HC Deb 17 December 1963 vol 686 cc1039-42
Q3. Mr. Fernyhough

asked the Prime Minister, if, in his forthcoming talks with the President of the United States of America, he will raise the question of flag discrimination, particularly in relation to the recent grain transaction with the Union of Soviet Socialist Republics.

Q9. Mr. Rankin

asked the Prime Minister, if, during his visit to the United States of America, he will discuss with President Johnson the problems created by the granting of independence to British Guiana, in so far as they affect United States interests.

Q10. Mr. Shinwell

asked the Prime Minister, what proposals on the mixed- manned surface vessels force he intends to place before the House in preparation for his discussions with President Johnson when he visits the United States of America.

The Prime Minister

My talks with President Johnson will be confidential.

Mr. Fernyhough

Does that mean that in his visit to the United States the Prime Minister is not prepared to raise this grave issue concerning British shipping? Is he not aware that since I put this Question down the United States Maritime Board has demanded that British ships should give up to it certain confidential documents? Will he make clear that Her Majesty's Government will back our ship owners in refusing to do this, and will he ask the President how it is that the United States Government allow American ships to trade freely with Communist Russia, Hungary and other Communist countries but blacklist British ships which carry freight to Cuba? Will he ask the President how he can justify it? Furthermore, will he tell him that it is nonsense to continue to co-operate militarily if they are trying to crucify us economically?

The Prime Minister

The hon. Gentleman will be glad to know that the Minister of Transport has already advised ship owners not to take notice of these documents. That has already been done. I hope that there will be no need, therefore, for me to raise this particular question, as the Minister of Transport has already made our attitude clear.

Mr. Rankin

Is not the right hon. Gentleman aware that the situation at present in British Guiana is causing a good deal of consternation in America, as I discovered in the late autumn, and does he think that he could talk with President Johnson without having something to say on his method, or the method of his Government, in settling the problem which now presents itself to us in British Guiana? Does he realise that if he would concentrate more on seeking to heal the breach between Dr. Jagan and Mr. Burnham he might solve the problem of independence a little more easily and, at the same time, bring some confidence into the mind of President Johnson?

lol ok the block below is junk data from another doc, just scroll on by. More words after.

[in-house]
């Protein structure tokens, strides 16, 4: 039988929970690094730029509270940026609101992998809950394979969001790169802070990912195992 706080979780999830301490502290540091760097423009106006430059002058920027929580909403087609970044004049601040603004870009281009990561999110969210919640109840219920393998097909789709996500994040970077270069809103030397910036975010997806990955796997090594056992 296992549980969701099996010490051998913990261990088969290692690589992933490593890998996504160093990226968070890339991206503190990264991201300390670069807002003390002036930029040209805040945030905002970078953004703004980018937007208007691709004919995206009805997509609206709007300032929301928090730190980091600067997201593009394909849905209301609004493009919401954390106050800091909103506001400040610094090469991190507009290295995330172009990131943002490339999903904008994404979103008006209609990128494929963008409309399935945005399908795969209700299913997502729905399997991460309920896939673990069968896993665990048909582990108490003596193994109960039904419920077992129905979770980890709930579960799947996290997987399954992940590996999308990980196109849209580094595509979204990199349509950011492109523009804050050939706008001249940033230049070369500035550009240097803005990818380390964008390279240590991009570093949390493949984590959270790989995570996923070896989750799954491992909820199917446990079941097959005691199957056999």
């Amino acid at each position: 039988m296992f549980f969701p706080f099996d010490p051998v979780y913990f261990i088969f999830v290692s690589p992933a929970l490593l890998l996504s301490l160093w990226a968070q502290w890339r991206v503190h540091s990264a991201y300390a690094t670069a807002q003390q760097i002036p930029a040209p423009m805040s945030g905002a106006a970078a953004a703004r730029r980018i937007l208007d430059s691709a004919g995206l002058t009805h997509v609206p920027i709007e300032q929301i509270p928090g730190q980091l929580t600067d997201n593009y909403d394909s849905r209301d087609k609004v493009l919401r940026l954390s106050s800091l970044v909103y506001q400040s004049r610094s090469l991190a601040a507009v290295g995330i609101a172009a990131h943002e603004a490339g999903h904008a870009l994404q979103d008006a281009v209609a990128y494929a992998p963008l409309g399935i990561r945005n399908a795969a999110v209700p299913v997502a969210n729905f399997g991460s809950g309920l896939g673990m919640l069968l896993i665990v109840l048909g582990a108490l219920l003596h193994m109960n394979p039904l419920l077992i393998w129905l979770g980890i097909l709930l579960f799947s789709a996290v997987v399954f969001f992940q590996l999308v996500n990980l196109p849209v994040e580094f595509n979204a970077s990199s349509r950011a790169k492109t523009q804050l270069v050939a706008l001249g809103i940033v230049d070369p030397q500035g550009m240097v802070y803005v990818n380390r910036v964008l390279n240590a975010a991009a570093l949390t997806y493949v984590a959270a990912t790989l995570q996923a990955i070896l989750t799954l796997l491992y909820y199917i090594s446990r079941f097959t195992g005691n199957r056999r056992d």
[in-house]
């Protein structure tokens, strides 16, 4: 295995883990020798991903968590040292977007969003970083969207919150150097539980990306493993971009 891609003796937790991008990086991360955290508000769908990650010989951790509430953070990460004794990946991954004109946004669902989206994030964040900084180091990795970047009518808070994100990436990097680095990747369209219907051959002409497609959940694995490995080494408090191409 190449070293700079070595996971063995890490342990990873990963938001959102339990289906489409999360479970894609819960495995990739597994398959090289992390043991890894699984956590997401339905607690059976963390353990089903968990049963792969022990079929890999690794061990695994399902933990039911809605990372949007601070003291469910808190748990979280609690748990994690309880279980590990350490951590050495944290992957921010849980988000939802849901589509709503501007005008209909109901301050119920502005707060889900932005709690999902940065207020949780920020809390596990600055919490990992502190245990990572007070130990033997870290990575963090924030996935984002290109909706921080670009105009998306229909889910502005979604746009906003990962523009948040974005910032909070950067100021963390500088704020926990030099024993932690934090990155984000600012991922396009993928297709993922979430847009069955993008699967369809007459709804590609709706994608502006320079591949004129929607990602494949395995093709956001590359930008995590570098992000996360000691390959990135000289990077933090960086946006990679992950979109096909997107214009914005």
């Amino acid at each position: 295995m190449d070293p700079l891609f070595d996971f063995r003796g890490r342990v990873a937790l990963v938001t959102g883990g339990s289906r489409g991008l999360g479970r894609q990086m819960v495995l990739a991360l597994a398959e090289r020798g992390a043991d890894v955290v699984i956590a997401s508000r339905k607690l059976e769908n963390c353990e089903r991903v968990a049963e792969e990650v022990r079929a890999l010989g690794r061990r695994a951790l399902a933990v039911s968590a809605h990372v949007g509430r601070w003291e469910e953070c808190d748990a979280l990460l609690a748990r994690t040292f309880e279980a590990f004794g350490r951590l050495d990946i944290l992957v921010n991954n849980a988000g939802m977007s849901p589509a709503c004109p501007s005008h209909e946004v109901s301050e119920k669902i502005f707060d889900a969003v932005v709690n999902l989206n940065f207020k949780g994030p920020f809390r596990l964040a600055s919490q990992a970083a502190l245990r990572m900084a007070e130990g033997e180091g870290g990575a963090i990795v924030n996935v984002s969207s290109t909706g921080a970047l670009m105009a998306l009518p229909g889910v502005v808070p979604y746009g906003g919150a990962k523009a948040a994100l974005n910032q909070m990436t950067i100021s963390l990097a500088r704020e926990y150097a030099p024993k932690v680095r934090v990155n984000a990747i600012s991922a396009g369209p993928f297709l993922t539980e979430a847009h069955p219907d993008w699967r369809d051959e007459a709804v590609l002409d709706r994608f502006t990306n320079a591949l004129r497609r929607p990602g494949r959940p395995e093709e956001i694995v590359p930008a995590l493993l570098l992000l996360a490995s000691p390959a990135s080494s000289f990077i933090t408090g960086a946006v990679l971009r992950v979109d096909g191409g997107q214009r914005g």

The Prime Minister

Perhaps I might remind the hon. Gentleman of what the late President Kennedy said about this: Quite obviously the United States Government is concerned about what happens in this hemisphere and observes matters in this hemisphere closely but I think it is very important that we point out that this is primarily a British matter and we should leave the judgment to them.

Mr. Shinwell

The right hon. Gentleman seems to be deliberately evading Question No. Q10 on the Order Paper. I am well aware, as all hon. Members are aware, that his discussions with President Johnson have to be confidential. I am not asking about that. I am asking whether, on the subject of the mixed-manned force, which concerns both sides of the House and the country, as well in the matter of defence, he will ascertain the views of the House before he enters into discussion with representatives of the United States? Is he aware that there is now a proposal for a pilot scheme, accepted by the United States, and it looks as though we are committed to it? If we are committed to it, is that not in defiance of the statement which he has made to the House?

The Prime Minister

May I tell the right hon. Gentleman that we are committed to nothing as yet. The question of a mixed-manned force in general is being discussed both in Washington and in Paris, and there is a proposal that there might be an experiment on an American ship, not a nuclear ship, to try to find out the problems which arise from mixed manning. We have not decided whether to take part in it or not.

Mr. H. Wilson

On the mixed-manned force, would the right hon. Gentleman agree in the New Year, before his visit to Washington, to make a clear statement in the House on this question and allow the House a chance to debate it? On the other point about British Guiana, while welcoming the reiteration of what President Kennedy said about this being a matter for the British Government and this House, may I ask him to have another look at the whole question? In other words, will he have talks with the Secretary of State rather than with the White House on this, with the intention and purpose of trying to bring in a Commonwealth presence, whether from the West Indies or Canada, to guarantee human rights and the control of the police as a means of bringing about the very necessary reconciliation between Dr. Jagan and Mr. Burnham?

The Prime Minister

I should like to consider a little further the last proposition which the right hon. Gentleman has made with my right hon. Friend the Commonwealth Secretary. So far as a debate on the mixed-manned force is concerned, there is really, I think, very little to debate as yet because we do not know what the findings of the Washington group or the Paris group will be. But, of course, this is a matter for the usual channels.